LARIMER COUNTY, Colo. - Bears are becoming a potential hazard as they search through flood debris in Colorado, looking for an easy meal.
Colorado Parks and Wildlife officials say they saw the problem in Jamestown right after the floods and now residents in west Loveland are reporting bears digging through debris there.
Jennifer Churchill with CPAW said the flood debris provides plenty of food for black bears and the trail of rotten food is easy for bears to follow.
"That's why I don't let my dog out," said Mark Lundquist, who lives at the mouth of the Big Thompson Canyon on U.S. 34, west of Loveland.
Lundquist captured home video Monday morning of a mama bear and her two cubs. In the video, one of the bears lifts its head as they rummage through flood debris.
"There's...wreckage and debris from the storms," said Lundquist. "That's definitely what they’re after. They're looking for whatever they can eat."
Lundquist said his German shepherd, Greta, ran out of the house agitated with her nose in the air on Monday morning.
“I was standing in my house and I saw about a 75-pound juvenile black bear," he said.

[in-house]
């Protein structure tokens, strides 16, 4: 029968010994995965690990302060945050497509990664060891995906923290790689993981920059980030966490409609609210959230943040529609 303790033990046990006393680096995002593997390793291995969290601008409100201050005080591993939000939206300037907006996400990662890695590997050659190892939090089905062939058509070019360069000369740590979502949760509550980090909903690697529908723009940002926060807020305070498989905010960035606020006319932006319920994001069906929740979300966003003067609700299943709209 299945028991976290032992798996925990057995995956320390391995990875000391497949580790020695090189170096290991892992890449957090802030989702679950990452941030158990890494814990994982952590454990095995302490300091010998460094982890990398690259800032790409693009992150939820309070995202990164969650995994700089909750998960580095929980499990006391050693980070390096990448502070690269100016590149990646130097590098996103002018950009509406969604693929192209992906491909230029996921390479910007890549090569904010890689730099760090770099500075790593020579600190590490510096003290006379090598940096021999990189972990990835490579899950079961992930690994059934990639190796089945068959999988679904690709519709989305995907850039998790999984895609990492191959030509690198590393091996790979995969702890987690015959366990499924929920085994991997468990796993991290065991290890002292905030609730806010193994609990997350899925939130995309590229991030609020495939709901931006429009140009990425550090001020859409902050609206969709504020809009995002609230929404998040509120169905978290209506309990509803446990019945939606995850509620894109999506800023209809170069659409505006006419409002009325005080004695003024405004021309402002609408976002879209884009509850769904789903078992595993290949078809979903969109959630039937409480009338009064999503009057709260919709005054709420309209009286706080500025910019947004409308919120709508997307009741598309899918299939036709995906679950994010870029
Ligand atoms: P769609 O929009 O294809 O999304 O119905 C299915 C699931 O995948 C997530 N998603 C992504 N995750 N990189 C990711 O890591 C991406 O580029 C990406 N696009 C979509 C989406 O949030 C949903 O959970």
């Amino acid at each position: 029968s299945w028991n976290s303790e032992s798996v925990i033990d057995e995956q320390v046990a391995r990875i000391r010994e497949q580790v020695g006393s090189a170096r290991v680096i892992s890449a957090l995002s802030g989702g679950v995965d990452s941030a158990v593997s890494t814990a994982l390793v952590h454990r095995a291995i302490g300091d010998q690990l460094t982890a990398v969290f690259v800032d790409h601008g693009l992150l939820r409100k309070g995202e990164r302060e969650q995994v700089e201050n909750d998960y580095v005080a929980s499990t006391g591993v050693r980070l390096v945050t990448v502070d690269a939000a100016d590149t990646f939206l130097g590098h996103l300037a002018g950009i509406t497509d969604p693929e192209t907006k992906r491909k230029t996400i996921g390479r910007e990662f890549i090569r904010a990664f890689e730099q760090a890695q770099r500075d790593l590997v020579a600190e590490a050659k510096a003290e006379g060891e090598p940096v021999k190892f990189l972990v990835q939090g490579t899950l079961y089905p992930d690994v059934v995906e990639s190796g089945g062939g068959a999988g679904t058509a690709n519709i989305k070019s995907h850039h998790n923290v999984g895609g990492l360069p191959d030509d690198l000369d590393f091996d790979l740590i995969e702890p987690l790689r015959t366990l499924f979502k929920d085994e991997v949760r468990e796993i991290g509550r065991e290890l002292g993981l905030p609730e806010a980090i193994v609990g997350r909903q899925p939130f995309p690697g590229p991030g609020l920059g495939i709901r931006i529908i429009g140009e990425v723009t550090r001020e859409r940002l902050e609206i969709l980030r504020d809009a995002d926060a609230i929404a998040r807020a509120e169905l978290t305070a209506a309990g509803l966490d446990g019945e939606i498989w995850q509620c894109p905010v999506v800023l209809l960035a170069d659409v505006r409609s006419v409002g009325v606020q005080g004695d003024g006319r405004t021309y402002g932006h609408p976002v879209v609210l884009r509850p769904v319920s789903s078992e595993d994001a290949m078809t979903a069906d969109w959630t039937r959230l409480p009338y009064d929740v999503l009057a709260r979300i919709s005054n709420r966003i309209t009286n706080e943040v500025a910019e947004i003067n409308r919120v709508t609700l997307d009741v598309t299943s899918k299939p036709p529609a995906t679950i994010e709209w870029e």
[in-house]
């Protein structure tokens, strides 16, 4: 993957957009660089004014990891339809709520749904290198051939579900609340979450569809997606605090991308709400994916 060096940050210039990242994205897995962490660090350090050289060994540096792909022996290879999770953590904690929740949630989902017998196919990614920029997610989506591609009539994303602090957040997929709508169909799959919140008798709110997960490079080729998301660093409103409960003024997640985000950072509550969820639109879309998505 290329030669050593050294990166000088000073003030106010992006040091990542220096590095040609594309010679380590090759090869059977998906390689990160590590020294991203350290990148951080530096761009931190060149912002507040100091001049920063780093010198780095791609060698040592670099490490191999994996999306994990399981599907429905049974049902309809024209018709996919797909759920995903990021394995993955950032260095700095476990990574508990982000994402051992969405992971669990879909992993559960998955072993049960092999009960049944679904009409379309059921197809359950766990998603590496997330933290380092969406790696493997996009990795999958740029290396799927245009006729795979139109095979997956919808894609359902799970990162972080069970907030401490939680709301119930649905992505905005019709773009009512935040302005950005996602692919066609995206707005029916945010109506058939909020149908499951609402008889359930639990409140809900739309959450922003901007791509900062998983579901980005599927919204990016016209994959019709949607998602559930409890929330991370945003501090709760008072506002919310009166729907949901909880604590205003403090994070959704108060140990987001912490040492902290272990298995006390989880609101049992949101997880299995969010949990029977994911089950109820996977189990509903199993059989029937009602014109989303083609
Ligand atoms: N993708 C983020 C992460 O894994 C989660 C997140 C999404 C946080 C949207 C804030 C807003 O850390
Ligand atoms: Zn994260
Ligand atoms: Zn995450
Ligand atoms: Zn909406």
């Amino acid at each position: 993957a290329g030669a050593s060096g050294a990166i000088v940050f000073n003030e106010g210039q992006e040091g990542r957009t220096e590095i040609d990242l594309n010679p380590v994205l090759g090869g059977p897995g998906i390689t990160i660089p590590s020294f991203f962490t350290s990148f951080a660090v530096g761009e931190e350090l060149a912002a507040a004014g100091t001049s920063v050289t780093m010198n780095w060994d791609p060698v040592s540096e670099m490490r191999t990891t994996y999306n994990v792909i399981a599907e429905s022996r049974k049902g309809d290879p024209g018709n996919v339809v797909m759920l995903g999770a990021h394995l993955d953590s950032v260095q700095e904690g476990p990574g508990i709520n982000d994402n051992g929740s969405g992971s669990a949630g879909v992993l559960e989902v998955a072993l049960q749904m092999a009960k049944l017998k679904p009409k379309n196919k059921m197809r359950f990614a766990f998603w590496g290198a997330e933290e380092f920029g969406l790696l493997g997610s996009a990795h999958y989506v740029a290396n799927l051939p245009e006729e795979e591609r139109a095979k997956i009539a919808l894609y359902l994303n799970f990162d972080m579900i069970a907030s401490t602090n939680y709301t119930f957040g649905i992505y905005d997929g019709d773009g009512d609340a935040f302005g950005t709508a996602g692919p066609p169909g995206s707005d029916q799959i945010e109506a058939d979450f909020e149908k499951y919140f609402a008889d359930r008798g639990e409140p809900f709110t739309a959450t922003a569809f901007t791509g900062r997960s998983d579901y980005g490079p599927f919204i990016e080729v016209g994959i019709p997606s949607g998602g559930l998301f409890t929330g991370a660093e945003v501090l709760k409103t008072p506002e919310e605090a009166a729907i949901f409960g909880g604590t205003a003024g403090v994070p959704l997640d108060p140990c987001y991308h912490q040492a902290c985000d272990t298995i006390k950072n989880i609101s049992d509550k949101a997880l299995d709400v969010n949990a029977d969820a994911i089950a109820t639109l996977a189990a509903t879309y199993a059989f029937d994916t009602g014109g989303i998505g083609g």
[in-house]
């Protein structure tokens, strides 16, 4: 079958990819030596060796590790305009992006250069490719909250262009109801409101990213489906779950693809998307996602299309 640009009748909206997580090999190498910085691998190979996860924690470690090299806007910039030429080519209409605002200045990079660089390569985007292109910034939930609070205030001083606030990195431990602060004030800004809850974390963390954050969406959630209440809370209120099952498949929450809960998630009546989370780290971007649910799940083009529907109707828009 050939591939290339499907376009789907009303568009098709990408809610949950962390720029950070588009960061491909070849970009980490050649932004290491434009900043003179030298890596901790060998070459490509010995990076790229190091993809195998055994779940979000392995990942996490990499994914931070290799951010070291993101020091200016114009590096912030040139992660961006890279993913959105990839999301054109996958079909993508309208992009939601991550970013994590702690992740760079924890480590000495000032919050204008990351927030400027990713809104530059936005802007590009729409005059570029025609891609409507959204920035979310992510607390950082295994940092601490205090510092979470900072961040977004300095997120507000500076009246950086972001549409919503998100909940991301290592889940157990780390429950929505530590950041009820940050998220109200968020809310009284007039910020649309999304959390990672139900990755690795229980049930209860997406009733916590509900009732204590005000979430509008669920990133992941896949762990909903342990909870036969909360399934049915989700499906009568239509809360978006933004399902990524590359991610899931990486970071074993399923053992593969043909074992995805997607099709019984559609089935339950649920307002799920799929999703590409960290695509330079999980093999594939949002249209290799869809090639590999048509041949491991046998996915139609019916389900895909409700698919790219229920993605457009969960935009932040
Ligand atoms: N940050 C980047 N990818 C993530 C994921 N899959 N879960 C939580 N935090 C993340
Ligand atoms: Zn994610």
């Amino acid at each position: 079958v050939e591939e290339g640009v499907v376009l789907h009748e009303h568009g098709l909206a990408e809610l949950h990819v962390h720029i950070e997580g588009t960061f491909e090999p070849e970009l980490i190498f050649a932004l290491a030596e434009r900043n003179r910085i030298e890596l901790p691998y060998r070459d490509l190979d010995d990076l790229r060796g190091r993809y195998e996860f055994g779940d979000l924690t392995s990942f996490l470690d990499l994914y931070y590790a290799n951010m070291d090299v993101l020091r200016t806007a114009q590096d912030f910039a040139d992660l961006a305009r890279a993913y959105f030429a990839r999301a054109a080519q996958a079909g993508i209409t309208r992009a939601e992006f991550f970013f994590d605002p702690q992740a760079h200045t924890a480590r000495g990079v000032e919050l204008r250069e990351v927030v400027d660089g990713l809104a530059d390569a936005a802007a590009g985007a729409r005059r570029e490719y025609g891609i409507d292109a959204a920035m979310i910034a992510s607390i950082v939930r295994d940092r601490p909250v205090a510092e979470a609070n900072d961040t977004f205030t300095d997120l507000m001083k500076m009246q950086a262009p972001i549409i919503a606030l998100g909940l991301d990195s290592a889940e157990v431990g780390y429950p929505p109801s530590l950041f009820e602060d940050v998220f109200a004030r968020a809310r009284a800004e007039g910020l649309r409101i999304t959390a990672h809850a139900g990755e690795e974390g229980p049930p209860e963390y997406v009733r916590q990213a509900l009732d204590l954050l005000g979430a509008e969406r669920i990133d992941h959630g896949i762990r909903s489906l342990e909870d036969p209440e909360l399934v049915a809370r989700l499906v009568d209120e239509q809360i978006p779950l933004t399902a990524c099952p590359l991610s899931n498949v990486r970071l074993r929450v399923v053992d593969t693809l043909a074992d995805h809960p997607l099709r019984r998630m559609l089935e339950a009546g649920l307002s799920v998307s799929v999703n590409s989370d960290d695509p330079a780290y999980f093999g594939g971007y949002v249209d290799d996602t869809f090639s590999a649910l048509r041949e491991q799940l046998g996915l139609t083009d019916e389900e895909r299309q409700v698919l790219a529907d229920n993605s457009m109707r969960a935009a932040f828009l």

"The bears know there's food around in those areas," said Churchill. "So they certainly will come looking around, especially as things start to rot and get a little smelly."
Churchill said bears are extremely active right now as they pack on pounds for hibernation, which typically begins in mid-November.
"They are in hyperphagia, where they are packing on 20,000 calories a day," Churchill said. "They really need to eat a lot. So, they're not going to hang around very long. They'll eat what's there, and then they'll move on."
Said Lundquist, "Potentially, I hope she's heading up to the Devil's Backbone where she hopefully has a den. If she’s still around at the end of November, it could be a not so happy ending for her."
Churchill advised people to be aware of potential bear activity in flooded areas.
"You may run into these animals if you're going back into the flood zones to clean your home. So keep that in mind," she said.
Churchill said bears are tagged if they become a problem and if they have another incident after being tagged they are euthanized.
"Most of the time they move on without any issues," Churchill said. "They can be chased off pretty easily."